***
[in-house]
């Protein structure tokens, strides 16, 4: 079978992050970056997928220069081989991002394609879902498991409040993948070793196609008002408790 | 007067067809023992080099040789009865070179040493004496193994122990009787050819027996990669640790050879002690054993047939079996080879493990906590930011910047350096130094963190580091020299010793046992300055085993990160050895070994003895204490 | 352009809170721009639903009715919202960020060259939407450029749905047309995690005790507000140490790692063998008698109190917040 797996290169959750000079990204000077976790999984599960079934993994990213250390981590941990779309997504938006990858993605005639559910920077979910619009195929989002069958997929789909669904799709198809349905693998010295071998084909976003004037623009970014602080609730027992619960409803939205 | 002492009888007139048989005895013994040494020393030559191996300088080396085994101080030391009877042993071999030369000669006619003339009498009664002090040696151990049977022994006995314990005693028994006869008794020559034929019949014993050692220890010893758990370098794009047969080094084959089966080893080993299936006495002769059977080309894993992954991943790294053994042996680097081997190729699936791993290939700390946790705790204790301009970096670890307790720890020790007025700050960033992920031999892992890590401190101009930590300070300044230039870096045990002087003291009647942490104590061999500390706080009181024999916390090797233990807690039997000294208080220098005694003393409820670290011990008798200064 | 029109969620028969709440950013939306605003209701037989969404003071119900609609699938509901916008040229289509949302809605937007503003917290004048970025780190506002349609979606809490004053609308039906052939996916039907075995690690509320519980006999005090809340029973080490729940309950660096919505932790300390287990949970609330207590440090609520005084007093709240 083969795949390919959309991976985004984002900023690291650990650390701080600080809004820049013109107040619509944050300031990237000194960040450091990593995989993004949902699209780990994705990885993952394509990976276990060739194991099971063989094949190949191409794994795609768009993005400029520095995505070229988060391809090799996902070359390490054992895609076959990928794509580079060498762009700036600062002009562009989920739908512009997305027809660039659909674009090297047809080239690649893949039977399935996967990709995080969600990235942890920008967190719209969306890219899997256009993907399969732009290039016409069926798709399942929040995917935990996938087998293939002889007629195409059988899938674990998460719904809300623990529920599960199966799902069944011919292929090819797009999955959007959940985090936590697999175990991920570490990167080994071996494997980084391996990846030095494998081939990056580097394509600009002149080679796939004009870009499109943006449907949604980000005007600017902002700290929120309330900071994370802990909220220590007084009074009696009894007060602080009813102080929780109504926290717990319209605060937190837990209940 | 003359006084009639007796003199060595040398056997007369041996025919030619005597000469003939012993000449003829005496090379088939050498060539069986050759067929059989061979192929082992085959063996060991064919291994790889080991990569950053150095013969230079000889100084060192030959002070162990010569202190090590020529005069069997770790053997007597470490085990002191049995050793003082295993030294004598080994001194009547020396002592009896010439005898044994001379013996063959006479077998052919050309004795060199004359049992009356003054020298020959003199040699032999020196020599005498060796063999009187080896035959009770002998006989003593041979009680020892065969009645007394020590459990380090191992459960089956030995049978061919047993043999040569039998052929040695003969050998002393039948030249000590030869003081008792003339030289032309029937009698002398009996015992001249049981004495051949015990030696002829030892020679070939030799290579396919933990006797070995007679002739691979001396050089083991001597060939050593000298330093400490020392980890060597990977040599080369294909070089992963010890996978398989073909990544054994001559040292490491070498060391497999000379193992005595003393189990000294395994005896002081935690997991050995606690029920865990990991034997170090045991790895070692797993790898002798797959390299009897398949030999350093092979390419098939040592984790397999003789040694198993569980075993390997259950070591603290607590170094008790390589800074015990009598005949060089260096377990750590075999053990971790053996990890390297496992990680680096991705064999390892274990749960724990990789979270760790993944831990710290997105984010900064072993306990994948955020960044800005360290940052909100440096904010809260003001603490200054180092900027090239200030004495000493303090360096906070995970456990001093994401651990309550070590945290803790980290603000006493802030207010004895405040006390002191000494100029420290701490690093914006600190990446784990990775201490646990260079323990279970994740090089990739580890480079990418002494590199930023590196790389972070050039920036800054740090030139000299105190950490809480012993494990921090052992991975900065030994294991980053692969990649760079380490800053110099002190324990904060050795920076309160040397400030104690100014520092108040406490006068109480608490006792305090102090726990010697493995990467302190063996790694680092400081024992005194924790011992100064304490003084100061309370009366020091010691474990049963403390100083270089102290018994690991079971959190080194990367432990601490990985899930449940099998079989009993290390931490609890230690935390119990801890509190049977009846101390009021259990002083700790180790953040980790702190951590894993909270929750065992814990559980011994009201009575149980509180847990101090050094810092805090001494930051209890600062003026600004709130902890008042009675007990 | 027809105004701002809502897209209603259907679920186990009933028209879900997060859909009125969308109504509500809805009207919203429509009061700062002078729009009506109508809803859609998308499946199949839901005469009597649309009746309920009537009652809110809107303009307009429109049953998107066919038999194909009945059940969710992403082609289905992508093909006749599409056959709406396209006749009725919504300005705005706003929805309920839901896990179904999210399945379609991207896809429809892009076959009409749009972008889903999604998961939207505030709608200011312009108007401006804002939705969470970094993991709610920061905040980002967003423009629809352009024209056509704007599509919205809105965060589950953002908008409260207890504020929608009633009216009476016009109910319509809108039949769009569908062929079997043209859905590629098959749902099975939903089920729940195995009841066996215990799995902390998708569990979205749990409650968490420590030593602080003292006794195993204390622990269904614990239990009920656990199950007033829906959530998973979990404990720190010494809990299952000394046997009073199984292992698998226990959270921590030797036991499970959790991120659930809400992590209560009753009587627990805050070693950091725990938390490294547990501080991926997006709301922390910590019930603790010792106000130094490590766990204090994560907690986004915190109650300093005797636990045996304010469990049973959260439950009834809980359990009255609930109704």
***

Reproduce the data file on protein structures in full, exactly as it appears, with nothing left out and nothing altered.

[in-house]
């Protein structure tokens, strides 16, 4: 079978992050970056997928220069081989991002394609879902498991409040993948070793196609008002408790 | 007067067809023992080099040789009865070179040493004496193994122990009787050819027996990669640790050879002690054993047939079996080879493990906590930011910047350096130094963190580091020299010793046992300055085993990160050895070994003895204490 | 352009809170721009639903009715919202960020060259939407450029749905047309995690005790507000140490790692063998008698109190917040 797996290169959750000079990204000077976790999984599960079934993994990213250390981590941990779309997504938006990858993605005639559910920077979910619009195929989002069958997929789909669904799709198809349905693998010295071998084909976003004037623009970014602080609730027992619960409803939205 | 002492009888007139048989005895013994040494020393030559191996300088080396085994101080030391009877042993071999030369000669006619003339009498009664002090040696151990049977022994006995314990005693028994006869008794020559034929019949014993050692220890010893758990370098794009047969080094084959089966080893080993299936006495002769059977080309894993992954991943790294053994042996680097081997190729699936791993290939700390946790705790204790301009970096670890307790720890020790007025700050960033992920031999892992890590401190101009930590300070300044230039870096045990002087003291009647942490104590061999500390706080009181024999916390090797233990807690039997000294208080220098005694003393409820670290011990008798200064 | 029109969620028969709440950013939306605003209701037989969404003071119900609609699938509901916008040229289509949302809605937007503003917290004048970025780190506002349609979606809490004053609308039906052939996916039907075995690690509320519980006999005090809340029973080490729940309950660096919505932790300390287990949970609330207590440090609520005084007093709240 083969795949390919959309991976985004984002900023690291650990650390701080600080809004820049013109107040619509944050300031990237000194960040450091990593995989993004949902699209780990994705990885993952394509990976276990060739194991099971063989094949190949191409794994795609768009993005400029520095995505070229988060391809090799996902070359390490054992895609076959990928794509580079060498762009700036600062002009562009989920739908512009997305027809660039659909674009090297047809080239690649893949039977399935996967990709995080969600990235942890920008967190719209969306890219899997256009993907399969732009290039016409069926798709399942929040995917935990996938087998293939002889007629195409059988899938674990998460719904809300623990529920599960199966799902069944011919292929090819797009999955959007959940985090936590697999175990991920570490990167080994071996494997980084391996990846030095494998081939990056580097394509600009002149080679796939004009870009499109943006449907949604980000005007600017902002700290929120309330900071994370802990909220220590007084009074009696009894007060602080009813102080929780109504926290717990319209605060937190837990209940 | 003359006084009639007796003199060595040398056997007369041996025919030619005597000469003939012993000449003829005496090379088939050498060539069986050759067929059989061979192929082992085959063996060991064919291994790889080991990569950053150095013969230079000889100084060192030959002070162990010569202190090590020529005069069997770790053997007597470490085990002191049995050793003082295993030294004598080994001194009547020396002592009896010439005898044994001379013996063959006479077998052919050309004795060199004359049992009356003054020298020959003199040699032999020196020599005498060796063999009187080896035959009770002998006989003593041979009680020892065969009645007394020590459990380090191992459960089956030995049978061919047993043999040569039998052929040695003969050998002393039948030249000590030869003081008792003339030289032309029937009698002398009996015992001249049981004495051949015990030696002829030892020679070939030799290579396919933990006797070995007679002739691979001396050089083991001597060939050593000298330093400490020392980890060597990977040599080369294909070089992963010890996978398989073909990544054994001559040292490491070498060391497999000379193992005595003393189990000294395994005896002081935690997991050995606690029920865990990991034997170090045991790895070692797993790898002798797959390299009897398949030999350093092979390419098939040592984790397999003789040694198993569980075993390997259950070591603290607590170094008790390589800074015990009598005949060089260096377990750590075999053990971790053996990890390297496992990680680096991705064999390892274990749960724990990789979270760790993944831990710290997105984010900064072993306990994948955020960044800005360290940052909100440096904010809260003001603490200054180092900027090239200030004495000493303090360096906070995970456990001093994401651990309550070590945290803790980290603000006493802030207010004895405040006390002191000494100029420290701490690093914006600190990446784990990775201490646990260079323990279970994740090089990739580890480079990418002494590199930023590196790389972070050039920036800054740090030139000299105190950490809480012993494990921090052992991975900065030994294991980053692969990649760079380490800053110099002190324990904060050795920076309160040397400030104690100014520092108040406490006068109480608490006792305090102090726990010697493995990467302190063996790694680092400081024992005194924790011992100064304490003084100061309370009366020091010691474990049963403390100083270089102290018994690991079971959190080194990367432990601490990985899930449940099998079989009993290390931490609890230690935390119990801890509190049977009846101390009021259990002083700790180790953040980790702190951590894993909270929750065992814990559980011994009201009575149980509180847990101090050094810092805090001494930051209890600062003026600004709130902890008042009675007990 | 027809105004701002809502897209209603259907679920186990009933028209879900997060859909009125969308109504509500809805009207919203429509009061700062002078729009009506109508809803859609998308499946199949839901005469009597649309009746309920009537009652809110809107303009307009429109049953998107066919038999194909009945059940969710992403082609289905992508093909006749599409056959709406396209006749009725919504300005705005706003929805309920839901896990179904999210399945379609991207896809429809892009076959009409749009972008889903999604998961939207505030709608200011312009108007401006804002939705969470970094993991709610920061905040980002967003423009629809352009024209056509704007599509919205809105965060589950953002908008409260207890504020929608009633009216009476016009109910319509809108039949769009569908062929079997043209859905590629098959749902099975939903089920729940195995009841066996215990799995902390998708569990979205749990409650968490420590030593602080003292006794195993204390622990269904614990239990009920656990199950007033829906959530998973979990404990720190010494809990299952000394046997009073199984292992698998226990959270921590030797036991499970959790991120659930809400992590209560009753009587627990805050070693950091725990938390490294547990501080991926997006709301922390910590019930603790010792106000130094490590766990204090994560907690986004915190109650300093005797636990045996304010469990049973959260439950009834809980359990009255609930109704």